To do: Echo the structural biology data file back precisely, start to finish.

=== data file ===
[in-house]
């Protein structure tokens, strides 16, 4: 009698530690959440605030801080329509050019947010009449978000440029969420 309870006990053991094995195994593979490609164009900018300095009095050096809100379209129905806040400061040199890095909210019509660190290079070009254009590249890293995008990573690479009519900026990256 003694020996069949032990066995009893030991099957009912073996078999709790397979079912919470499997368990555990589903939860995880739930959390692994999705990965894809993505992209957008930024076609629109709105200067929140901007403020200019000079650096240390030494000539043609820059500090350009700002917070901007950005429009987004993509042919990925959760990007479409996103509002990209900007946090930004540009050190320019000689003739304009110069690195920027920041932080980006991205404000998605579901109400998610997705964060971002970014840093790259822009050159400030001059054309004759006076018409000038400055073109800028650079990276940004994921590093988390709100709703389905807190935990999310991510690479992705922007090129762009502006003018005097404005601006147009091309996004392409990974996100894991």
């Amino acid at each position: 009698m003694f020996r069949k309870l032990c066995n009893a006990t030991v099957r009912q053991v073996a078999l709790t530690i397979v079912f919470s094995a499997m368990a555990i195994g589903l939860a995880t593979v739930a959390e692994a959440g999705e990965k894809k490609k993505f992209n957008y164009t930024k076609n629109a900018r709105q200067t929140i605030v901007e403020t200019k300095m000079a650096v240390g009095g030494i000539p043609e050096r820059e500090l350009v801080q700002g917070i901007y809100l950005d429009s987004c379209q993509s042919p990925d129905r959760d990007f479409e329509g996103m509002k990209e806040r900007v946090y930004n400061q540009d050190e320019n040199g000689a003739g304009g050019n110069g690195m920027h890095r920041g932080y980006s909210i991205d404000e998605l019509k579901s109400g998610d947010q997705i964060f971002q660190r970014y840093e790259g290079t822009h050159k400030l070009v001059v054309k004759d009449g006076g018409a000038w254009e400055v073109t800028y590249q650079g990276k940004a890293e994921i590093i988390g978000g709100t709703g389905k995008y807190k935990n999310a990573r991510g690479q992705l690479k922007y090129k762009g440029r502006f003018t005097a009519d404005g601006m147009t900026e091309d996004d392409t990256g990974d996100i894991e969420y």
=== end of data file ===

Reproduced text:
[in-house]
């Protein structure tokens, strides 16, 4: 009698530690959440605030801080329509050019947010009449978000440029969420 309870006990053991094995195994593979490609164009900018300095009095050096809100379209129905806040400061040199890095909210019509660190290079070009254009590249890293995008990573690479009519900026990256 003694020996069949032990066995009893030991099957009912073996078999709790397979079912919470499997368990555990589903939860995880739930959390692994999705990965894809993505992209957008930024076609629109709105200067929140901007403020200019000079650096240390030494000539043609820059500090350009700002917070901007950005429009987004993509042919990925959760990007479409996103509002990209900007946090930004540009050190320019000689003739304009110069690195920027920041932080980006991205404000998605579901109400998610997705964060971002970014840093790259822009050159400030001059054309004759006076018409000038400055073109800028650079990276940004994921590093988390709100709703389905807190935990999310991510690479992705922007090129762009502006003018005097404005601006147009091309996004392409990974996100894991």
């Amino acid at each position: 009698m003694f020996r069949k309870l032990c066995n009893a006990t030991v099957r009912q053991v073996a078999l709790t530690i397979v079912f919470s094995a499997m368990a555990i195994g589903l939860a995880t593979v739930a959390e692994a959440g999705e990965k894809k490609k993505f992209n957008y164009t930024k076609n629109a900018r709105q200067t929140i605030v901007e403020t200019k300095m000079a650096v240390g009095g030494i000539p043609e050096r820059e500090l350009v801080q700002g917070i901007y809100l950005d429009s987004c379209q993509s042919p990925d129905r959760d990007f479409e329509g996103m509002k990209e806040r900007v946090y930004n400061q540009d050190e320019n040199g000689a003739g304009g050019n110069g690195m920027h890095r920041g932080y980006s909210i991205d404000e998605l019509k579901s109400g998610d947010q997705i964060f971002q660190r970014y840093e790259g290079t822009h050159k400030l070009v001059v054309k004759d009449g006076g018409a000038w254009e400055v073109t800028y590249q650079g990276k940004a890293e994921i590093i988390g978000g709100t709703g389905k995008y807190k935990n999310a990573r991510g690479q992705l690479k922007y090129k762009g440029r502006f003018t005097a009519d404005g601006m147009t900026e091309d996004d392409t990256g990974d996100i894991e969420y």